But last New Year’s we had definite prospects in both those departments. Our favorite Hollywood hilltop was already leveled off for our dream house, and the foundation was in. And we were going home early from that New Year’s party because of doctor’s orders. We knew before very long our baby would arrive.

All in all, back then I didn’t see how 1947 could come up with anything more wonderful or exciting than 1946 did. But it has. During our first year together we planned our dreams. This year, they came true. When I look back through 1947 and count my blessings, I feel a little guilty.

Our prize thrill of the year, of course, was our son, Paul, Junior.

Last Christmas, before he was born, we were putting his presents around our tree and tagging them “For our darling baby boy, Paul.” Somehow, I knew. I even described him to Paul. “He’ll be just like you—brown eyes, brown hair. And,” I stuck my neck out rashly, “he’ll be born on your birthday.”

He was a boy all right, but I didn’t do quite so well on that father-and-son birthday project. Paul’s birthday is April 10th, and Paul, Junior, arrived April 6th.

When Paul’s birthday arrived, four days later, I had the birth certificate, complete with footprints, and all vital statistics, done up in blue ribbon and framed for him.

There could never be another year in our lives as memorable as this one.

There were the fears, worries and responsibilities of having our own live doll to raise and protect. There were those annoying two, four and six o’clock feedings we’d heard about, which turned into the happiest minutes of the day, even though they busted a night’s sleep all to pieces. The first crawl, the first toddle from chair leg to chair leg. The first smile, and laugh. The first tooth.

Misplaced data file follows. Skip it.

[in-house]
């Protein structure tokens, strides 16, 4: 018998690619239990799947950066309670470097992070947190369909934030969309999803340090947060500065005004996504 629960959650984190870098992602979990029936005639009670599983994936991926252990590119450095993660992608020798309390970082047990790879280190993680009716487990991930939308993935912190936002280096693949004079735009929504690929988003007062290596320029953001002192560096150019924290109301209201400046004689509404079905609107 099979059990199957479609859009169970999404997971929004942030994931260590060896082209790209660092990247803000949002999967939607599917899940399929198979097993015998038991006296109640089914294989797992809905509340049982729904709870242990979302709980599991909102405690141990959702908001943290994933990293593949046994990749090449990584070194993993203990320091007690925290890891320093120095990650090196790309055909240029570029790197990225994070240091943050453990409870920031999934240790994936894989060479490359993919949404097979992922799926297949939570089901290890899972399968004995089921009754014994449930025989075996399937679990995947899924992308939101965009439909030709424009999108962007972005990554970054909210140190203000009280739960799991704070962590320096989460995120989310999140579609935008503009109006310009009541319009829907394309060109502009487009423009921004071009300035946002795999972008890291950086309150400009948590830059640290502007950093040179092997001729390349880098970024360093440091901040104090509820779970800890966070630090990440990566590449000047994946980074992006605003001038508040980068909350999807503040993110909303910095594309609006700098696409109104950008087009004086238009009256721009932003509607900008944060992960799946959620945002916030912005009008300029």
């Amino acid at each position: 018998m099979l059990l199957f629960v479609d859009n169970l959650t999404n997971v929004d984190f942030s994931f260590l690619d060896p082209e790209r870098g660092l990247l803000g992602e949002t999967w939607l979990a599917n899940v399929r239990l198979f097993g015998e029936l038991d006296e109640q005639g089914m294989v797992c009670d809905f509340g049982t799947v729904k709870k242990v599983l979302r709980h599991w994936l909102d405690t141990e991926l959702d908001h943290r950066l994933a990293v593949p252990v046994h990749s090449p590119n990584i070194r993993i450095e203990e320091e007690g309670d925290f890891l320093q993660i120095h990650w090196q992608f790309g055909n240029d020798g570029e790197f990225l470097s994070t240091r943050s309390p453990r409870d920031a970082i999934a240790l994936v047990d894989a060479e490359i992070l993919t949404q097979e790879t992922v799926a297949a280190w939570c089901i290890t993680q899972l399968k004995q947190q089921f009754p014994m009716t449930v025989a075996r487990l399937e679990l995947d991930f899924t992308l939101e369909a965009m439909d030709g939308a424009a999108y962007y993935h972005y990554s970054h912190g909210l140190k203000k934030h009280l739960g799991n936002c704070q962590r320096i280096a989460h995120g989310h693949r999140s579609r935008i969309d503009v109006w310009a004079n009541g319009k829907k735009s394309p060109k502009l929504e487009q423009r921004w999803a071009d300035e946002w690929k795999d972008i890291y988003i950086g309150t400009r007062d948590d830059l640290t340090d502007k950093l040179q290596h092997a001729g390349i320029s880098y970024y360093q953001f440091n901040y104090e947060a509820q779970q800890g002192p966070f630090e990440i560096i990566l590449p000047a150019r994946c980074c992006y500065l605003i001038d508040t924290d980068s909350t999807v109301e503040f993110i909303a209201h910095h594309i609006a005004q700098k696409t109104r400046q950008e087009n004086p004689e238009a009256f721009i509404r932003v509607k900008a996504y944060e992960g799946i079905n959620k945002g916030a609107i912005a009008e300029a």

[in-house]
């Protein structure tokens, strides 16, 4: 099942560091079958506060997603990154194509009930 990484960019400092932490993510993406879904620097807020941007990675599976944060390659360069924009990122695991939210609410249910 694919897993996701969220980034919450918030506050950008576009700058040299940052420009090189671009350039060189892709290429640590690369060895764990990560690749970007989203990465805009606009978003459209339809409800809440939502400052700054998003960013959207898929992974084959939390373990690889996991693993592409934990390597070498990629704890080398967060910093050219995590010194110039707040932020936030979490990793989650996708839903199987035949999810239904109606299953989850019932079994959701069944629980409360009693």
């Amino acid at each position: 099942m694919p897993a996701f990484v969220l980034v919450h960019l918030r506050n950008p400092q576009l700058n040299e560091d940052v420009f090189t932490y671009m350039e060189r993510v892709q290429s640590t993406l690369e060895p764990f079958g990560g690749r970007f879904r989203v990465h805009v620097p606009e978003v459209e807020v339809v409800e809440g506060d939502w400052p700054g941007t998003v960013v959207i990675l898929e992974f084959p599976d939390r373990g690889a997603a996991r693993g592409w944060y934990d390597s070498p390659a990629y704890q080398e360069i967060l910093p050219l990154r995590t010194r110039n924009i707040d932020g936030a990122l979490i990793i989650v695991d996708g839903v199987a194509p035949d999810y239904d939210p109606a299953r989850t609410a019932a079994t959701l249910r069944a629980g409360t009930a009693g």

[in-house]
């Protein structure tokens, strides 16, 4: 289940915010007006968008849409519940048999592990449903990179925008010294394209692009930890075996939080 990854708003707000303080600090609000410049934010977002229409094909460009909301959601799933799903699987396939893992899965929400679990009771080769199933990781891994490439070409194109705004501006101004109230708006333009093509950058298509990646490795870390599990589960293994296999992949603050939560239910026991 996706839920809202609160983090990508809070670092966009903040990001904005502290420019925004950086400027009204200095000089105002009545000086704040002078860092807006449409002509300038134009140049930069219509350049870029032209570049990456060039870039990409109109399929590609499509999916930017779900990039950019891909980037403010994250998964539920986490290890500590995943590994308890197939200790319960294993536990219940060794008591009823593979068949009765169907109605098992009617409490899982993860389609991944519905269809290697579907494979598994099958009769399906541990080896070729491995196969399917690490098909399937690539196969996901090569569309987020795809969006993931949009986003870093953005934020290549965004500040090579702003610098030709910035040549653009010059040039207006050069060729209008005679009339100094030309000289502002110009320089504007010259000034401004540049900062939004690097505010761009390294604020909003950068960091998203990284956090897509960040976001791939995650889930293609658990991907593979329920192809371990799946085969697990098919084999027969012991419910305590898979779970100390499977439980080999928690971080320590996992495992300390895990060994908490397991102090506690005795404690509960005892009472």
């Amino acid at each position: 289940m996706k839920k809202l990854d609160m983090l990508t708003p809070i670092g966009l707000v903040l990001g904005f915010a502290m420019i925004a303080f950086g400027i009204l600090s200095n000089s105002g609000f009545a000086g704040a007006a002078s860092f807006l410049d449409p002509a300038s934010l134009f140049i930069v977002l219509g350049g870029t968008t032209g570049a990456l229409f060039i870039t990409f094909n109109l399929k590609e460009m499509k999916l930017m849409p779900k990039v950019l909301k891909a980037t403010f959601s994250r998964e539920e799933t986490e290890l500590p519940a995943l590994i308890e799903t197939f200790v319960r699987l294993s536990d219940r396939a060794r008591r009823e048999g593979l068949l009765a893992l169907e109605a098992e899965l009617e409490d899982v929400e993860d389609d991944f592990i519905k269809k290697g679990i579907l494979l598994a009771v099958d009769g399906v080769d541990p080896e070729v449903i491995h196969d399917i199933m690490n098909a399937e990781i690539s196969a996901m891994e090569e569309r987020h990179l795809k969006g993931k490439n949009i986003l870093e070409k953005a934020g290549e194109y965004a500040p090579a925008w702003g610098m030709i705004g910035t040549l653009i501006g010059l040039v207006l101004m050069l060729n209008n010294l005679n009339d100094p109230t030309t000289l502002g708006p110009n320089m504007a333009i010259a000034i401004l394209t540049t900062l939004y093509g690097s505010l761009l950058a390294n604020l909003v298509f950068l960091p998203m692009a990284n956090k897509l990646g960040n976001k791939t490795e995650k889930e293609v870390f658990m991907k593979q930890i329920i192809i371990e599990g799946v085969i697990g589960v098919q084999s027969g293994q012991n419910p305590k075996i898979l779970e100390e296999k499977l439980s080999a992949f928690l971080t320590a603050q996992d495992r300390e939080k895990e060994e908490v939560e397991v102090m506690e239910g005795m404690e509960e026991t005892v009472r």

And then one day I called Paul at the office. “He just said your name!”

“What?” yelled my husband. “Hold everything. I’m coming home!” Soon his car raced up our curving drive, tires screaming, and Paul bounded into the house, out of breath. We bent over the crib, tense and eager. He finally said it, “Da-dee.” Not long after came my turn, “Oh-mom”—and you can’t tell either of us yet that Paul isn’t the smartest baby ever born!

Scenes like that reel through my memory of last year like a movie—only I never saw a script that could catch my heart like a baby. I was never as proud of any job I’ve ever done in Hollywood as I was of the one measly little pair of socks I knitted for him. They were sort of cockeyed and out of shape, but I got more kick out of seeing them on his tiny feet than I would have got from a row of Oscars on my mantelpiece. That’s how you get. How we got.